If you are a cyclist who has been involved in a road accident involving another vehicle, you may be entitled to compensation.
The time limit for bringing forward a claim of this nature is generally around three years from the date of the accident however a Notice is required to be issued within 9 months of the date of the accident, accordingly it is best to act as soon as you feel up to it, particularly while your memory of the accident is clear. Depending on the nature of your case, a compensation claim can take between 12–18 months to finalise.
I’m a cyclist who has been in an accident. What should I do now?
If your accident is recent and you have suffered injuries, ensure you have reported the accident to the police, seen a doctor or gone to hospital to ascertain the extent of your injuries (even if you feel as though they are only minor) and then begin to determine any expenses incurred as a result of the accident. Depending on the accident and the injuries sustained, you may be able to claim compensation for expenses including loss of earnings, pain and suffering, a carer/home help as well as medical bills.
Who was at fault?
In making a claim for compensation, the onus is on the injured party to prove that the driver of the other vehicle did, in fact, cause the accident by driving in a negligent manner and that their negligence ultimately caused the cyclist’s injury.
In Queensland, a motorist must keep at least one metre away from a cyclist when overtaking where the speed is 60km/h or less, and at least one and a half metres away from a cyclist where the speed limit exceeds 60km/h.
The distance a motorist kept from a cyclist is one factor that will be considered, however other factors a court will consider, to establish if the other party was acting negligently, include:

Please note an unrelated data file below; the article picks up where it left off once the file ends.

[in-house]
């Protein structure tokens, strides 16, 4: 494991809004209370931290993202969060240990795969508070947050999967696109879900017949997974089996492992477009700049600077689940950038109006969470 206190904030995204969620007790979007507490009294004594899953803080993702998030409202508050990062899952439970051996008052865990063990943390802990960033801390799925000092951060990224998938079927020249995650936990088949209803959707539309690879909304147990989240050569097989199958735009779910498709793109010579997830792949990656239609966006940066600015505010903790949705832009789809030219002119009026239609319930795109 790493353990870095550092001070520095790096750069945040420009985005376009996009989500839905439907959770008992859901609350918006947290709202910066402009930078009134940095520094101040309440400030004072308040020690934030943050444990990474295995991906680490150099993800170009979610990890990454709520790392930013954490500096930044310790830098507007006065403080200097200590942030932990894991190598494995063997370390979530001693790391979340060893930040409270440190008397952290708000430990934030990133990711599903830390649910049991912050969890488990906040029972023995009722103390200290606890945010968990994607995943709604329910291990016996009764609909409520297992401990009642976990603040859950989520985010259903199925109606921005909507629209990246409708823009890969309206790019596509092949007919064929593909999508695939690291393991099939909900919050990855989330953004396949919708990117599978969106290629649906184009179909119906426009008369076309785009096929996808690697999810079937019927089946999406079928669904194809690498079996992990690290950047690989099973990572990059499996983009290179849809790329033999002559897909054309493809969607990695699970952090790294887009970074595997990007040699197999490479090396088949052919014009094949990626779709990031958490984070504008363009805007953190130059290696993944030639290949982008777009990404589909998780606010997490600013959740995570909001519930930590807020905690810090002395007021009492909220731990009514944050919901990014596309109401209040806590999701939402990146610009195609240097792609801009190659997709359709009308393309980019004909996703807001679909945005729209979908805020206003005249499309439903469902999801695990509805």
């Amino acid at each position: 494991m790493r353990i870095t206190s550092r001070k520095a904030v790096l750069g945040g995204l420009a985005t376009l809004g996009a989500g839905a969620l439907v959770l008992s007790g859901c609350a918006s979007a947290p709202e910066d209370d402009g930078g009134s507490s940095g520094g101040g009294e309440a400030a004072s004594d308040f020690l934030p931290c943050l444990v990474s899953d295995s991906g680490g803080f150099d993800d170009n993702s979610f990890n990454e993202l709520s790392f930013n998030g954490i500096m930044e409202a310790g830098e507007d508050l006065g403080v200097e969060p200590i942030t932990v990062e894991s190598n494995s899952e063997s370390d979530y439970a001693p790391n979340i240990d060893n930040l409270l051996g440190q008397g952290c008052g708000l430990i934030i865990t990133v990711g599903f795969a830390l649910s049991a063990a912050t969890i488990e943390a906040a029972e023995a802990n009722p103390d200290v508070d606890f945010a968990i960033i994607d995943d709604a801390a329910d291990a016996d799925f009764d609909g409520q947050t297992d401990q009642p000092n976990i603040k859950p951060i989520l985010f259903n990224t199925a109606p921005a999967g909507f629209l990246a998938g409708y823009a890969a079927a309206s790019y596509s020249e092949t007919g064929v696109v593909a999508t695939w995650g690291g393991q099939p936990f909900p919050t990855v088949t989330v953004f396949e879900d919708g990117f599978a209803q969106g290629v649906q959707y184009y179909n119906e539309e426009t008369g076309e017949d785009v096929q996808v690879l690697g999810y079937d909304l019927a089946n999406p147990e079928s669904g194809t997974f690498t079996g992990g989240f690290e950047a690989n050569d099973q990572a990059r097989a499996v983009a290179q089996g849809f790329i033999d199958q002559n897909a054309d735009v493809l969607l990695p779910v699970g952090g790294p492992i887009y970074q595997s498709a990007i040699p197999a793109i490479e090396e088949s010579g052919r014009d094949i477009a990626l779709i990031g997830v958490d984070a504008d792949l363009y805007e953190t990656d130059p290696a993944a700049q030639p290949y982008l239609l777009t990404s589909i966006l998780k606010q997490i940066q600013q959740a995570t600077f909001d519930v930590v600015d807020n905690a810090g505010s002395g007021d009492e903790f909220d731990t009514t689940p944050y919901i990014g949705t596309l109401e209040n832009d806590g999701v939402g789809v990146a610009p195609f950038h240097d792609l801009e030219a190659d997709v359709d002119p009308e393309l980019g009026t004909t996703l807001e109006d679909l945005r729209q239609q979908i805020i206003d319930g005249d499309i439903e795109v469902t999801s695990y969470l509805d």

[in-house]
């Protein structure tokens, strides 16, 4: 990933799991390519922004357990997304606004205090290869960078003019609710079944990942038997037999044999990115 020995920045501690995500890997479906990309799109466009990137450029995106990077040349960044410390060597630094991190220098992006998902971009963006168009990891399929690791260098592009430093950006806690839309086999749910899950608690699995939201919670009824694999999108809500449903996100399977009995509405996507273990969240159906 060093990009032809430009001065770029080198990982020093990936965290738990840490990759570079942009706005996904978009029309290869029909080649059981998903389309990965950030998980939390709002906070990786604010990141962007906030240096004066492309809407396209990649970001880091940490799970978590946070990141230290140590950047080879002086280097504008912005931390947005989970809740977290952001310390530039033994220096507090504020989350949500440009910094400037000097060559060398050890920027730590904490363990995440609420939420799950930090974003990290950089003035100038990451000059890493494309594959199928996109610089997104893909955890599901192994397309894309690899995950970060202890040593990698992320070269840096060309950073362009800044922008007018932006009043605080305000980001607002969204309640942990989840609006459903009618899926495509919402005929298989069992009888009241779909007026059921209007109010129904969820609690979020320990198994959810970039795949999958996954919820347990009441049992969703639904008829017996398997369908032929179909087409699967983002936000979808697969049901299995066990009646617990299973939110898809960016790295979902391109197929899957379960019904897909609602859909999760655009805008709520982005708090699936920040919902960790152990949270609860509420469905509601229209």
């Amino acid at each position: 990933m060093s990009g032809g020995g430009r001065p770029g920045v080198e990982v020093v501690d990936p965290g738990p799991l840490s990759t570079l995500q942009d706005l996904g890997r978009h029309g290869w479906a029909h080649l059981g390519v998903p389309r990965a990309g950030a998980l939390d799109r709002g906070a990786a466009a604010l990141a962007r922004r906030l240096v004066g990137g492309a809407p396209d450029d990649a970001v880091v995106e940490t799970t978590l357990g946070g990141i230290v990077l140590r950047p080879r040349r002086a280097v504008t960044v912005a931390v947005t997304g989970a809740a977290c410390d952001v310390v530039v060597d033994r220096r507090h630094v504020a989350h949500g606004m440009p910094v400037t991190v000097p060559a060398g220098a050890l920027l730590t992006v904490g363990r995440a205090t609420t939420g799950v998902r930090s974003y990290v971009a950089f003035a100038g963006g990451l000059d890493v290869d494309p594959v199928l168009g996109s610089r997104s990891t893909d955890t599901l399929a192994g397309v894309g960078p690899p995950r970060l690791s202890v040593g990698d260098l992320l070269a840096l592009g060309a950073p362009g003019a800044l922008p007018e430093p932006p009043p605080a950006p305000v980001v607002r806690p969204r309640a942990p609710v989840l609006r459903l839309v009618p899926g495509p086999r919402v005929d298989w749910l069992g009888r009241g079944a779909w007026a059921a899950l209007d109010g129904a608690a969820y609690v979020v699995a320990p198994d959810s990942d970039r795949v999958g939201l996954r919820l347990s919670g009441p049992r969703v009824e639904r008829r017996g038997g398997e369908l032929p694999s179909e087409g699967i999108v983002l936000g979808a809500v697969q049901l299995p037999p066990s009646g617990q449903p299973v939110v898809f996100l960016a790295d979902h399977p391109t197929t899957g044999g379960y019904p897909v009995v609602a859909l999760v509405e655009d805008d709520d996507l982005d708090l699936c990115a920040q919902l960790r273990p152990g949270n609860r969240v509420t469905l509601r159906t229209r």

- If the motorist was driving defensively;
- The speed the motorist was travelling at;
- If the motorist was able to observe the cyclist; and
- Whether the motorist had the capacity to evade the cyclist.
How much compensation will I receive and who will pay it?
When making a determination, factors such as the proportion of fault will also be considered. For example, if a motorist was driving at the speed limit and keeping at least one metre away from a cyclist but the cyclist made a sudden movement into the path of the car, the cyclist is partly at fault as the motorist was likely not afforded the opportunity to evade the cyclist. The liability may be apportioned 50% to each of the cyclist and motorist. This may mean that any compensation awarded to the cyclist is then halved as they were found to be equally at fault.
The amount of compensation awarded varies from case to case. A number of factors will be considered, including the extent of your injuries and what type of impact they will have on your life, the type of care you will need, your age, how many out-of-pocket expenses you have incurred as a result of the accident and any lost wages.
Payment itself does not usually come from the individual driver; the insurance company they are covered by will make the payment.
Can I seek compensation on my own?
While it is possible to self-represent in compensation claims, it is advisable that you seek the assistance of a compensation lawyer. A compensation lawyer will be able to keep your case moving forward in line with any time limitations, while also dealing with the other party’s insurance, which can often be a daunting task.
For further information on compensation claims, get in touch with one of our lawyers in Cairns today.